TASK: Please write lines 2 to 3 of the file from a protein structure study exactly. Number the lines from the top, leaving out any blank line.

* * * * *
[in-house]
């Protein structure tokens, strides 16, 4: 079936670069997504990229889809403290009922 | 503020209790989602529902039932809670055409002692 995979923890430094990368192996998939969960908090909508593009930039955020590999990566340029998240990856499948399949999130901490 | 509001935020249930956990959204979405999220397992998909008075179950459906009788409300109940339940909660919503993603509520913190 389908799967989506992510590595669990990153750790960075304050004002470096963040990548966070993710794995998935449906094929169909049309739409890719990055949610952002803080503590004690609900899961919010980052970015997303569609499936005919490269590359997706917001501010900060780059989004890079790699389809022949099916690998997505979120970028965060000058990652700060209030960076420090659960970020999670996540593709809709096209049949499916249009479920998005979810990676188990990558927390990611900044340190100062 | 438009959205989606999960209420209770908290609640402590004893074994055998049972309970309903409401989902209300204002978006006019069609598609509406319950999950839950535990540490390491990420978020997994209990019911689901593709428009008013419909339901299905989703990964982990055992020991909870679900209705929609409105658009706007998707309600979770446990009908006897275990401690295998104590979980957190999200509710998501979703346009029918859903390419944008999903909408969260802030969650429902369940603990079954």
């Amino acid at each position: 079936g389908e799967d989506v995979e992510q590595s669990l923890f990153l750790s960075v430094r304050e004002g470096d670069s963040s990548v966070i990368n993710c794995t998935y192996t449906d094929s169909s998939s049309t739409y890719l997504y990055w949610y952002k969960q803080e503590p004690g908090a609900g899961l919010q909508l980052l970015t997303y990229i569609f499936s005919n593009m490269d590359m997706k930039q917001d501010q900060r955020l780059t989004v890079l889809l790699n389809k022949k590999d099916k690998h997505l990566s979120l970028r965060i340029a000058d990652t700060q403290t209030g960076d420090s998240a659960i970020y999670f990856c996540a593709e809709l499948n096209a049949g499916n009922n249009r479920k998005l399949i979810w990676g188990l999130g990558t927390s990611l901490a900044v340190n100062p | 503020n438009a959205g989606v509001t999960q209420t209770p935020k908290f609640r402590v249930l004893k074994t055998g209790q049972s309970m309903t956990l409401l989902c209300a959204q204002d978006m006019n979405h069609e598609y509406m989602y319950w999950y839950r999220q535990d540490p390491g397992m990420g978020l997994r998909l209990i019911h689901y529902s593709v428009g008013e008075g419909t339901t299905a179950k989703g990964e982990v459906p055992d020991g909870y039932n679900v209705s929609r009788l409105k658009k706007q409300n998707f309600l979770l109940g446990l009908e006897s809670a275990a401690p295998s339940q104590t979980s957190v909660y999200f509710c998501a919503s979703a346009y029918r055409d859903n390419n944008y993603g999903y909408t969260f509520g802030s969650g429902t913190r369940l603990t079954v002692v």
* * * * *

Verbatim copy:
């Protein structure tokens, strides 16, 4: 079936670069997504990229889809403290009922 | 503020209790989602529902039932809670055409002692 995979923890430094990368192996998939969960908090909508593009930039955020590999990566340029998240990856499948399949999130901490 | 509001935020249930956990959204979405999220397992998909008075179950459906009788409300109940339940909660919503993603509520913190 389908799967989506992510590595669990990153750790960075304050004002470096963040990548966070993710794995998935449906094929169909049309739409890719990055949610952002803080503590004690609900899961919010980052970015997303569609499936005919490269590359997706917001501010900060780059989004890079790699389809022949099916690998997505979120970028965060000058990652700060209030960076420090659960970020999670996540593709809709096209049949499916249009479920998005979810990676188990990558927390990611900044340190100062 | 438009959205989606999960209420209770908290609640402590004893074994055998049972309970309903409401989902209300204002978006006019069609598609509406319950999950839950535990540490390491990420978020997994209990019911689901593709428009008013419909339901299905989703990964982990055992020991909870679900209705929609409105658009706007998707309600979770446990009908006897275990401690295998104590979980957190999200509710998501979703346009029918859903390419944008999903909408969260802030969650429902369940603990079954």
């Amino acid at each position: 079936g389908e799967d989506v995979e992510q590595s669990l923890f990153l750790s960075v430094r304050e004002g470096d670069s963040s990548v966070i990368n993710c794995t998935y192996t449906d094929s169909s998939s049309t739409y890719l997504y990055w949610y952002k969960q803080e503590p004690g908090a609900g899961l919010q909508l980052l970015t997303y990229i569609f499936s005919n593009m490269d590359m997706k930039q917001d501010q900060r955020l780059t989004v890079l889809l790699n389809k022949k590999d099916k690998h997505l990566s979120l970028r965060i340029a000058d990652t700060q403290t209030g960076d420090s998240a659960i970020y999670f990856c996540a593709e809709l499948n096209a049949g499916n009922n249009r479920k998005l399949i979810w990676g188990l999130g990558t927390s990611l901490a900044v340190n100062p | 503020n438009a959205g989606v509001t999960q209420t209770p935020k908290f609640r402590v249930l004893k074994t055998g209790q049972s309970m309903t956990l409401l989902c209300a959204q204002d978006m006019n979405h069609e598609y509406m989602y319950w999950y839950r999220q535990d540490p390491g397992m990420g978020l997994r998909l209990i019911h689901y529902s593709v428009g008013e008075g419909t339901t299905a179950k989703g990964e982990v459906p055992d020991g909870y039932n679900v209705s929609r009788l409105k658009k706007q409300n998707f309600l979770l109940g446990l009908e006897s809670a275990a401690p295998s339940q104590t979980s957190v909660y999200f509710c998501a919503s979703a346009y029918r055409d859903n390419n944008y993603g999903y909408t969260f509520g802030s969650g429902t913190r369940l603990t079954v002692v």